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Extension > Agriculture > Dairy Extension > Milk quality and mastitis > The 400,000 SCC limit: Now it's for real

The 400,000 SCC limit: Now it's for real

Jeff Reneau
Dairy Extension Specialist
January 14, 2012

As you probably already know, the 400,000 SCC milk quality limit is now in force. This is not a regulatory limit but rather a European Union market access requirement. However, this new milk quality requisite will affect almost all milk produced in the upper Midwest. Enforcement and record keeping will be the responsibility of your milk coop or processor. Any dairy farm that sells milk to a coop or processor that directly or indirectly sells milk or any milk component to the European Union must comply. The rolling 3-month geometric mean will be calculated by using at least one or more monthly SCC tests. Herds with a 3-month geometric mean SCC greater than 400,000 starting January 2012 will have a chance to become compliant; however, if by May 2012 herds are not able to improve SCC, their market access for milk will be very limited to nonexistent. If your herd is one of the herds struggling with high SCC there is help available from many sources such as your milk plant field staff, local veterinarian and the University of Minnesota Dairy Extension staff. For information about where to begin the problem solving process, check out the Dairy Extension Team website at www.extension.umn.edu/dairy. Take the milk quality self-assessment quiz and/or click on the “milk quality and mastitis” section for detailed milk quality and mastitis problem solving information.

Once a herd has met compliance it needs to keep that 3-month rolling geometric mean under 400,000. For most Minnesota herds this is not a problem. Many herds are consistently doing much better than this and already enjoying the many benefits.

The benefits of receiving SCC quality premiums can be substantial but milk yield and component losses due to high SCC are more significant. Milk secretion from inflamed quarters damaged by infections produce milk with higher SCCs, decreased fat, increased protein (but less casein and more whey protein), less lactose and at lower yields than low SCC uninfected quarters. Although low SCC is not the only factor driving production efficiency it has been shown that herd SCC is a good indicator of overall herd management. Herds that have cows with low SCC produce more milk with higher amounts of components than herds with high SCC cows. Since cheese is the main use of milk in the upper Midwest, processors price milk using component payments. The value of payments for increased milk components in low SCC milk is often overlooked. The bottom line is that having a lower herd SCC is a win-win to cows, producers and processors in addition to the improvements in dairy product quality and shelf life for our consumers.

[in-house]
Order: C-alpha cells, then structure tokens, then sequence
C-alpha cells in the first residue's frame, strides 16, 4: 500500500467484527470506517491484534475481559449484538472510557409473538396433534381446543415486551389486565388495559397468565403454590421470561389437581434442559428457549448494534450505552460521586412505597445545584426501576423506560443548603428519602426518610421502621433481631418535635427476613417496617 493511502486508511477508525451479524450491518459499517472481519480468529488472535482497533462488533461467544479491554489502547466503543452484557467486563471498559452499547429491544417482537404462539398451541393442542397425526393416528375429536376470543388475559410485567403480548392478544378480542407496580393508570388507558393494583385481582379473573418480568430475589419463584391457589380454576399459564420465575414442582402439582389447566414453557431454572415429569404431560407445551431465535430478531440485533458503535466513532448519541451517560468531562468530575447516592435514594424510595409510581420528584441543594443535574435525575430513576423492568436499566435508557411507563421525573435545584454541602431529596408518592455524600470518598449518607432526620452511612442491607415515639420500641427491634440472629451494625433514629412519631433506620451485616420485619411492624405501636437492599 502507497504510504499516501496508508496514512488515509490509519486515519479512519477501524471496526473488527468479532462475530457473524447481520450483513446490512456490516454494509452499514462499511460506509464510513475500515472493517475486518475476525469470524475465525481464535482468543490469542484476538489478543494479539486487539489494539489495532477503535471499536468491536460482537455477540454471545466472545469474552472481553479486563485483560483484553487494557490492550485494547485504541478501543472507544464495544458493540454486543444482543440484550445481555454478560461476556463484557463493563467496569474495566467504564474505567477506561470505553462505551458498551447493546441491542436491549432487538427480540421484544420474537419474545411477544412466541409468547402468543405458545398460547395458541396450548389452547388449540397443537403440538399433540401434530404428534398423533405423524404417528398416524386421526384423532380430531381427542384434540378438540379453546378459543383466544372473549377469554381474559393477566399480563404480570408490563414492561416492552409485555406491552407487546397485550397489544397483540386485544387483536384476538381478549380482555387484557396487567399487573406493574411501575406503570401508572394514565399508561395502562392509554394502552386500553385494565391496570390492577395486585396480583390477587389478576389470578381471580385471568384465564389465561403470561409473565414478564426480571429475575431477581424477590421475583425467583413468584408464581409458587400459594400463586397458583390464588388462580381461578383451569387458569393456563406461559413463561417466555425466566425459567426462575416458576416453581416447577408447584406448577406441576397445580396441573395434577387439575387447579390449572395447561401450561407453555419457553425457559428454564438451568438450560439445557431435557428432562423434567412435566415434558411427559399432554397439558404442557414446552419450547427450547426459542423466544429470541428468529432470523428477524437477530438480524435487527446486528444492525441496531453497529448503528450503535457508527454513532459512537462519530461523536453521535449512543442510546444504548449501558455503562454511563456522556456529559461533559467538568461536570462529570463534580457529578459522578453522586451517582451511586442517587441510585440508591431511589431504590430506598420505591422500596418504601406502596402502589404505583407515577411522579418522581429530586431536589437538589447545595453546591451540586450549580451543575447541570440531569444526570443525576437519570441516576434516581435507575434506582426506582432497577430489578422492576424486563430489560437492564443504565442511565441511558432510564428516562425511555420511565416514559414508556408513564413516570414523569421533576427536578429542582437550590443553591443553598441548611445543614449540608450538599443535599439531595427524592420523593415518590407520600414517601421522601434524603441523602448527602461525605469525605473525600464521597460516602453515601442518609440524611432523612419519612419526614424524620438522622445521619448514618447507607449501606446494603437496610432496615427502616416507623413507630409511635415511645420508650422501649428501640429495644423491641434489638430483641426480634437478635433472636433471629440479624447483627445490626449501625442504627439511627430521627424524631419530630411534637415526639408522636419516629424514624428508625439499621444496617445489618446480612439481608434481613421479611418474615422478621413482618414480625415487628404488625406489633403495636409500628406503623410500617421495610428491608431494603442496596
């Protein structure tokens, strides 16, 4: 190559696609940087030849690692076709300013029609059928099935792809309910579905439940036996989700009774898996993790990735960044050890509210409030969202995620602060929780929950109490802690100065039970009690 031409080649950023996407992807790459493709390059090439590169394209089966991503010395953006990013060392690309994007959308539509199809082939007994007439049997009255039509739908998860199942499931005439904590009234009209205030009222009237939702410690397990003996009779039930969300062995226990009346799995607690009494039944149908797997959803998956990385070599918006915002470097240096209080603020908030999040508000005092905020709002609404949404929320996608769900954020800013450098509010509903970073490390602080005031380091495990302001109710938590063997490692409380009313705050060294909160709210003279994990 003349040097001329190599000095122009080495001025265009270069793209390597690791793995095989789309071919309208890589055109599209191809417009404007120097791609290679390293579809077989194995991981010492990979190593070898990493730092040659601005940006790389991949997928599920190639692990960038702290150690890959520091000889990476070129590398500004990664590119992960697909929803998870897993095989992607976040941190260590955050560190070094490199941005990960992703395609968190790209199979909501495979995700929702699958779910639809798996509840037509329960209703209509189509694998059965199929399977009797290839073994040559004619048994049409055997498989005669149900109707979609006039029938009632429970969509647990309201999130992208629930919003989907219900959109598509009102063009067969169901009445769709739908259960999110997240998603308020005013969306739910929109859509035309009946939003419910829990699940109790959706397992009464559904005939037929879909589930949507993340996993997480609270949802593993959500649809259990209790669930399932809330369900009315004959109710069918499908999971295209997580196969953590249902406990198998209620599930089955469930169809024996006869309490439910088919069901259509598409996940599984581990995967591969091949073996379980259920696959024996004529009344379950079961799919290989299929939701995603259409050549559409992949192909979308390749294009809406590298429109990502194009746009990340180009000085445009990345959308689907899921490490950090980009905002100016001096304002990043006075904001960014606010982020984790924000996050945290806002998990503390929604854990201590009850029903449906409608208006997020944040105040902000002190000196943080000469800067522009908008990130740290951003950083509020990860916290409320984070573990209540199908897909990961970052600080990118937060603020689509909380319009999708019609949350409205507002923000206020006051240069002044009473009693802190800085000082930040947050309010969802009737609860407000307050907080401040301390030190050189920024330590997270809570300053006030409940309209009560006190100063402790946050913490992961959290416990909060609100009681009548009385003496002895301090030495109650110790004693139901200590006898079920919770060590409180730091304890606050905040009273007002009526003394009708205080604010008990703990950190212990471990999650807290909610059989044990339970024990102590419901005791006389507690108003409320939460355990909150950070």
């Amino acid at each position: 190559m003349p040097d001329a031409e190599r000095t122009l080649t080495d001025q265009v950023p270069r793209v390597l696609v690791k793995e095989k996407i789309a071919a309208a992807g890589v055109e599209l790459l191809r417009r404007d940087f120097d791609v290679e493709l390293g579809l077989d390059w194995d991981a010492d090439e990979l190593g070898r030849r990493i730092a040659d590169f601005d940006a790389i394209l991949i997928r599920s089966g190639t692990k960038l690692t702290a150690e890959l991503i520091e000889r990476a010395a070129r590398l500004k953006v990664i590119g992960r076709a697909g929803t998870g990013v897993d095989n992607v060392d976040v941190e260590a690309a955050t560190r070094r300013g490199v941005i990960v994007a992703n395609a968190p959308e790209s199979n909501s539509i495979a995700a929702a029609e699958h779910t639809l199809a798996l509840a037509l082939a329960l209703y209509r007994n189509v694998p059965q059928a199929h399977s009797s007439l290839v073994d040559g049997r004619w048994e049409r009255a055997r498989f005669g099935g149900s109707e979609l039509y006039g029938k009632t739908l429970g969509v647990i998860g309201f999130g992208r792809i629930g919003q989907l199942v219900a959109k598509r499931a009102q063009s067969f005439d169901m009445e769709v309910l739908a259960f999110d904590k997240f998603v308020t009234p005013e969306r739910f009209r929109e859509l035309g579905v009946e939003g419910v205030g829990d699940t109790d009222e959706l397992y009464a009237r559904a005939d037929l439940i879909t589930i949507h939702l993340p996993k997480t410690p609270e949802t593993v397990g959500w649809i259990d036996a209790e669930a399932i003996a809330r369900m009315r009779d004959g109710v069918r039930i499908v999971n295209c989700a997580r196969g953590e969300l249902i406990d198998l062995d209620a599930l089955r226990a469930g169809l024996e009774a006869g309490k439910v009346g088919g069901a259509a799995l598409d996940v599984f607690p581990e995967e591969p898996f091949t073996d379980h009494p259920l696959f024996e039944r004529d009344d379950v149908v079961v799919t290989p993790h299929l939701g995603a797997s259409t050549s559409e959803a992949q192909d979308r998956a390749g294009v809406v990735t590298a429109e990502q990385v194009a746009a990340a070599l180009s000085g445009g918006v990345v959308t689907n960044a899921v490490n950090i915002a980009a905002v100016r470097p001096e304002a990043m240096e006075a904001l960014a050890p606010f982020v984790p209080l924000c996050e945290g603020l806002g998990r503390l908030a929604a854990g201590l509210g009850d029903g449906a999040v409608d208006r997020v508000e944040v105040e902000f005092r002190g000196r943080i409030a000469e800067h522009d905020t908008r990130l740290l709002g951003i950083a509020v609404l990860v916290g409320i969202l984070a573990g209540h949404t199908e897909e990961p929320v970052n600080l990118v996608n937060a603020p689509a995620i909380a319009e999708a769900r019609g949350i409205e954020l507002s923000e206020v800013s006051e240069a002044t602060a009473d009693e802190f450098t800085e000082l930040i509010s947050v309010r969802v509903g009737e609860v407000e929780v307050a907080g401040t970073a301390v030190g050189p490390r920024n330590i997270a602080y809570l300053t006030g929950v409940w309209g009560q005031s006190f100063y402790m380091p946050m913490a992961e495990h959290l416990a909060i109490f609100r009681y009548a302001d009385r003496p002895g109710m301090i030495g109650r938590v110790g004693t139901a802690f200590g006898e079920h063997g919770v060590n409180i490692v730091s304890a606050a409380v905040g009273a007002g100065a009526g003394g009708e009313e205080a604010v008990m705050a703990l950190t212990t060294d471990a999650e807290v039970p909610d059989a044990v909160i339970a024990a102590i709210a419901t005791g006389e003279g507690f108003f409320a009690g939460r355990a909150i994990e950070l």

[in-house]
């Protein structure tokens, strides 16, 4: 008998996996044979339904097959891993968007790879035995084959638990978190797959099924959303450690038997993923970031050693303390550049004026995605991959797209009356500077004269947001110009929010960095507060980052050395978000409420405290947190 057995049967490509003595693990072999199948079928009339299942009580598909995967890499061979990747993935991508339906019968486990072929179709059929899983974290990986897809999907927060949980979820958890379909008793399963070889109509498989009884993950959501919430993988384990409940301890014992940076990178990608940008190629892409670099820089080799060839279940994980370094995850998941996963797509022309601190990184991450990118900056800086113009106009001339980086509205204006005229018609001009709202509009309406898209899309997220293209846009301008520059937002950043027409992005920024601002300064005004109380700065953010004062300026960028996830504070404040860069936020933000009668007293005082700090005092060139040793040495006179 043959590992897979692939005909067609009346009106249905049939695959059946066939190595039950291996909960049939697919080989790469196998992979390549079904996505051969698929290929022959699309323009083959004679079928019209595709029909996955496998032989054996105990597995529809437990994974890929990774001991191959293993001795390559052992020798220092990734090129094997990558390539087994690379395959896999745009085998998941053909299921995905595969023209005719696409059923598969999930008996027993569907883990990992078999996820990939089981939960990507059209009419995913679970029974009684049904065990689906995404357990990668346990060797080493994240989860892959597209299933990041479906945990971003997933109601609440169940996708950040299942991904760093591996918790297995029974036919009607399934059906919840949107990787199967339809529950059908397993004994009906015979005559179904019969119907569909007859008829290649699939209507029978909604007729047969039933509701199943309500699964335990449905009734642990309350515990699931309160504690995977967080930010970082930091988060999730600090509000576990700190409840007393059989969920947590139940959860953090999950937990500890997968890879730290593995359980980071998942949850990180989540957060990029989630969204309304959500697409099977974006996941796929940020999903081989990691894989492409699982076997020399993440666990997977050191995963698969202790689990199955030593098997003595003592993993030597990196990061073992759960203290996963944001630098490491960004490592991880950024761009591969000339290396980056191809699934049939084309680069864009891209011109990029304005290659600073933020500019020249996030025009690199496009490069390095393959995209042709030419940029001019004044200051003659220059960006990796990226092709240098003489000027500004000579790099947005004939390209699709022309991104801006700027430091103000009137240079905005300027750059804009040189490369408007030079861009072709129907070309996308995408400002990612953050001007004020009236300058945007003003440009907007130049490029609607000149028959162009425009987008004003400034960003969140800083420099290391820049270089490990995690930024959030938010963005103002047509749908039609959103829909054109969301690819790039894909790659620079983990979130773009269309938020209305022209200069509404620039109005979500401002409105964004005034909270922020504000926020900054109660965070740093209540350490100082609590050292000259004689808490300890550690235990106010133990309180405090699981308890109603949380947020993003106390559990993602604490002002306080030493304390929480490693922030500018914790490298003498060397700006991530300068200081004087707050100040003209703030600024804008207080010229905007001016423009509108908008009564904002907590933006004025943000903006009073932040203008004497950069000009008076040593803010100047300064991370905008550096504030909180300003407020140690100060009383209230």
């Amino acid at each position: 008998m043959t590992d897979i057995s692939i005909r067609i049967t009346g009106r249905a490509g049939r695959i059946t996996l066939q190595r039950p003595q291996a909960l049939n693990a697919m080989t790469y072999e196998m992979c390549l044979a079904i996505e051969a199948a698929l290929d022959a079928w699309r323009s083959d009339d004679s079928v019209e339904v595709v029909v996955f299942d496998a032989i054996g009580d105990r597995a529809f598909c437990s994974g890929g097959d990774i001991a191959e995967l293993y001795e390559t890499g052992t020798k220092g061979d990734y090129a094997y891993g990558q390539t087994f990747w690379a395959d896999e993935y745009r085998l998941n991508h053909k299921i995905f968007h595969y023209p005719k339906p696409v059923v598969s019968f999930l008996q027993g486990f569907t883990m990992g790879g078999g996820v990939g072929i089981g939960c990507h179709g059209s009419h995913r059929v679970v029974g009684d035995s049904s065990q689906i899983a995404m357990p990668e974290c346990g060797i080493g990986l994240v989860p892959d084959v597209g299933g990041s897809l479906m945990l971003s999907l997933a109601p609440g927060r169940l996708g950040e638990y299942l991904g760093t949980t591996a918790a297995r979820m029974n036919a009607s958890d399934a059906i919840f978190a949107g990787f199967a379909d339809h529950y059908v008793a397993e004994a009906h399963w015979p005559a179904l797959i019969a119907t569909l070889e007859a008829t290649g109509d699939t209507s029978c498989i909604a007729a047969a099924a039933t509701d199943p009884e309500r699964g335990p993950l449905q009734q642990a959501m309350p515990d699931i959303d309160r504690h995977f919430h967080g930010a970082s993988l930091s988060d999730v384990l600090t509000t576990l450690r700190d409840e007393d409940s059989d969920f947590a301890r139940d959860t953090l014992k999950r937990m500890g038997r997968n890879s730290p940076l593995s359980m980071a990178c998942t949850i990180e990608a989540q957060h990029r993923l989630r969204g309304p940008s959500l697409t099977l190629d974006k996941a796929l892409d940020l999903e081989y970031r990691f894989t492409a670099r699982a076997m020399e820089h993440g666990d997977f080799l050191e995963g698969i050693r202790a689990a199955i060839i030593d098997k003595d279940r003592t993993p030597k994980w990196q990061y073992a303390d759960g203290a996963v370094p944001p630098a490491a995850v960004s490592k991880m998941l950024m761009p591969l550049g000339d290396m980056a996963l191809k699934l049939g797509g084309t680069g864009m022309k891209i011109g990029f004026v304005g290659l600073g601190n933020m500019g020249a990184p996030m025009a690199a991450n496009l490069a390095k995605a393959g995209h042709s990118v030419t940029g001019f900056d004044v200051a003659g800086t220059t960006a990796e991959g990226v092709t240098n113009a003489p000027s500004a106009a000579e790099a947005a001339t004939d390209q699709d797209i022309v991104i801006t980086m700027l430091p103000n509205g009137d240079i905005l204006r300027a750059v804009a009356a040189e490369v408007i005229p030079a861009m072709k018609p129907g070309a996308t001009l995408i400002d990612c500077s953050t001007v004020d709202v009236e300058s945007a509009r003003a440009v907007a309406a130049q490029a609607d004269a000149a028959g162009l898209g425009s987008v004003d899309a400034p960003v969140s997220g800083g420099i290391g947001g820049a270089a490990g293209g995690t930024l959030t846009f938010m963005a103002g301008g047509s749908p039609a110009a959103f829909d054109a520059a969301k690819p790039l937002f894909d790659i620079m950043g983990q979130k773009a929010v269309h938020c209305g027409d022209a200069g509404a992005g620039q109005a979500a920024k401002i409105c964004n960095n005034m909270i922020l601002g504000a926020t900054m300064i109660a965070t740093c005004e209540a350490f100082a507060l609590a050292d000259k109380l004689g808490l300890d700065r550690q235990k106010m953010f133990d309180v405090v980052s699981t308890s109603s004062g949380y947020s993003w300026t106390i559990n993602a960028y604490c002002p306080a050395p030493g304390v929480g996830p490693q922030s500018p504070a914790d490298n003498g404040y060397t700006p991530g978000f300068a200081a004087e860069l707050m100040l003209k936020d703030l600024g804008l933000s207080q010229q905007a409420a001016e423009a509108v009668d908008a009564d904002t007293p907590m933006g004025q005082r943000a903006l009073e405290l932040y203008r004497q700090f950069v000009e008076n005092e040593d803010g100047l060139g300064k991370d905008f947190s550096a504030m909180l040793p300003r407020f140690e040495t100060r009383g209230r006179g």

Table 1 shows the average pounds of milk, fat and protein production for categories of Herd DHIA SCC for over 66,000+ Minnesota DHIA herd summaries in 1800+ herds from 2007 to 2010. Herds with lower SCC consistently produced more milk, fat and protein than higher SCC herds. When SCC quality premiums and milk component pricing are considered, low SCC cows not only produce milk more efficiently but they also generate more gross income. Without input cost figures we can’t estimate the relative net income difference for low SCC cows compared to high SCC cows, but it is likely to be substantial.

Obviously reducing SCC and increasing milk yield including fat and protein output does make a difference in gross annual income per cow. To be competitive in the global dairy market, every dairy farm needs to continue to improve milk quality by having a management plan to reduce herd SCC and increase milk components.

Table 1. Minnesota DHIA average pounds of milk, fat and protein for each category of herd SCC and the estimated annual income per cow at current 2011 Multiple Component Pricing and SCC quality premiums.

DHIA Herd Summary Variables
n = analysis of 66,000+ herd summaries in 1800+ DHIA herds

DHIA Herd SCC Categories (1000s)

<200

200-299

300-399

>400

 

 

 

 

Rolling Herd Average Milk, lb

23,186

22,275

20,610

18,906

Rolling Herd Average SCC Category Means

157,000

249,000

347,000

497,000

Rolling Herd Average Fat, lb

865

831

780

728

Rolling Herd Average Fat, %

3.73

3.73

3.78

3.85

Rolling Herd Average Protein, lb

706

681

636

589

Rolling Herd Average Protein, %

3.05

3.05

3.09

3.12

SCC Quality Premium or Deduct per cwt

+$0.64

+$0.44

0

-$0.15

Total SCC Quality Premium or Deduct per cow per year

$148.48

$98.12

$0.00

-$28.35

Average 2011 MCP for Fat (YTD $2.21/lb)

$1,911.00

$1,836.51

$1,723.80

$1,608.88

Average 2011 MCP for Protein (YTD $2.91/lb)

$2,054.46

$1,981.71

$1,850.76

$1,713.99

Average 2011 MCP for Other Solids (YTD $0.32/lb)

$422.91

$406.30

$375.93

$344.85

Total Estimated Gross Annual Income per Cow

$4,536.85

$4,322.64

$3,950.49

$3,639.37

Assumptions:
*YTD (Nov 2011) average 2011 MCP for components
*Average SCC quality premiums using industry values for each SCC category mean
*Average other solids = 5.7%
*Volume and bacteria premiums not included

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